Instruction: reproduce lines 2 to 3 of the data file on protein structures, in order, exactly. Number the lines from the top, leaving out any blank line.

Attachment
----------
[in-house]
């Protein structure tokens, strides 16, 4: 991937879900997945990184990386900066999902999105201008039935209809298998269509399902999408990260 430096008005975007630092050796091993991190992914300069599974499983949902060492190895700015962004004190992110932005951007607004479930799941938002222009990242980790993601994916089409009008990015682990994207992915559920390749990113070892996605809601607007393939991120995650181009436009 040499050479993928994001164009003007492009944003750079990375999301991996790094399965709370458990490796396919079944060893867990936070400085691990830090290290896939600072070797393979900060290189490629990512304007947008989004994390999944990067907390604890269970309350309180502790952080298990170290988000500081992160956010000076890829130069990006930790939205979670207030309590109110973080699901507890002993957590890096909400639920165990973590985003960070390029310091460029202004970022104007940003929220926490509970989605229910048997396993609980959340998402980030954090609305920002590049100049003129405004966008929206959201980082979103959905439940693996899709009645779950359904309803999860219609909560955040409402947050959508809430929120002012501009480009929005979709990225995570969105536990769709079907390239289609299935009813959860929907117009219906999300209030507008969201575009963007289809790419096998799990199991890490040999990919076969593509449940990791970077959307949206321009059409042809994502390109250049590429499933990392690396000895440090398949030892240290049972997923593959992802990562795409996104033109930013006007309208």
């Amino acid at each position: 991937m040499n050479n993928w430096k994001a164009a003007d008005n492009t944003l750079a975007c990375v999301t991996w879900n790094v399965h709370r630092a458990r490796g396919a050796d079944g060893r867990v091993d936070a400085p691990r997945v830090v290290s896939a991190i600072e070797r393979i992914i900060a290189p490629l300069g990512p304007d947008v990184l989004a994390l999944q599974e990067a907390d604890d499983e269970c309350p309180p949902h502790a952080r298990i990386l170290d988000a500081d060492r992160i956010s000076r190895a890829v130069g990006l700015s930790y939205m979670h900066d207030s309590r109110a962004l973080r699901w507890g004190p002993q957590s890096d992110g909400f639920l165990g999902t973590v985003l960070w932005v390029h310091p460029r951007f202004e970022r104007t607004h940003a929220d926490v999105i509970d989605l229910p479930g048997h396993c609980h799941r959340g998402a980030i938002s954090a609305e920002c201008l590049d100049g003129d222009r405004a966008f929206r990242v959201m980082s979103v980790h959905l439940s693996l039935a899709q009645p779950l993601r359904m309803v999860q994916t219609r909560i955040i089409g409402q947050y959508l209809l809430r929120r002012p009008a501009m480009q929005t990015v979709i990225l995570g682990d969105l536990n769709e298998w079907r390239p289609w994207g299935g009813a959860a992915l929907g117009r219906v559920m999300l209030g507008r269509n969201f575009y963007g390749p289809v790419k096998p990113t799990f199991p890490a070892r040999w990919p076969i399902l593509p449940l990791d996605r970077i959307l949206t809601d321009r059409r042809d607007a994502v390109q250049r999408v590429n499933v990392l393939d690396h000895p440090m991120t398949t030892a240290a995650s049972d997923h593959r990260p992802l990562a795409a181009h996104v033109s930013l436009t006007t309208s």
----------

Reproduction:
């Protein structure tokens, strides 16, 4: 991937879900997945990184990386900066999902999105201008039935209809298998269509399902999408990260 430096008005975007630092050796091993991190992914300069599974499983949902060492190895700015962004004190992110932005951007607004479930799941938002222009990242980790993601994916089409009008990015682990994207992915559920390749990113070892996605809601607007393939991120995650181009436009 040499050479993928994001164009003007492009944003750079990375999301991996790094399965709370458990490796396919079944060893867990936070400085691990830090290290896939600072070797393979900060290189490629990512304007947008989004994390999944990067907390604890269970309350309180502790952080298990170290988000500081992160956010000076890829130069990006930790939205979670207030309590109110973080699901507890002993957590890096909400639920165990973590985003960070390029310091460029202004970022104007940003929220926490509970989605229910048997396993609980959340998402980030954090609305920002590049100049003129405004966008929206959201980082979103959905439940693996899709009645779950359904309803999860219609909560955040409402947050959508809430929120002012501009480009929005979709990225995570969105536990769709079907390239289609299935009813959860929907117009219906999300209030507008969201575009963007289809790419096998799990199991890490040999990919076969593509449940990791970077959307949206321009059409042809994502390109250049590429499933990392690396000895440090398949030892240290049972997923593959992802990562795409996104033109930013006007309208």
């Amino acid at each position: 991937m040499n050479n993928w430096k994001a164009a003007d008005n492009t944003l750079a975007c990375v999301t991996w879900n790094v399965h709370r630092a458990r490796g396919a050796d079944g060893r867990v091993d936070a400085p691990r997945v830090v290290s896939a991190i600072e070797r393979i992914i900060a290189p490629l300069g990512p304007d947008v990184l989004a994390l999944q599974e990067a907390d604890d499983e269970c309350p309180p949902h502790a952080r298990i990386l170290d988000a500081d060492r992160i956010s000076r190895a890829v130069g990006l700015s930790y939205m979670h900066d207030s309590r109110a962004l973080r699901w507890g004190p002993q957590s890096d992110g909400f639920l165990g999902t973590v985003l960070w932005v390029h310091p460029r951007f202004e970022r104007t607004h940003a929220d926490v999105i509970d989605l229910p479930g048997h396993c609980h799941r959340g998402a980030i938002s954090a609305e920002c201008l590049d100049g003129d222009r405004a966008f929206r990242v959201m980082s979103v980790h959905l439940s693996l039935a899709q009645p779950l993601r359904m309803v999860q994916t219609r909560i955040i089409g409402q947050y959508l209809l809430r929120r002012p009008a501009m480009q929005t990015v979709i990225l995570g682990d969105l536990n769709e298998w079907r390239p289609w994207g299935g009813a959860a992915l929907g117009r219906v559920m999300l209030g507008r269509n969201f575009y963007g390749p289809v790419k096998p990113t799990f199991p890490a070892r040999w990919p076969i399902l593509p449940l990791d996605r970077i959307l949206t809601d321009r059409r042809d607007a994502v390109q250049r999408v590429n499933v990392l393939d690396h000895p440090m991120t398949t030892a240290a995650s049972d997923h593959r990260p992802l990562a795409a181009h996104v033109s930013l436009t006007t309208s």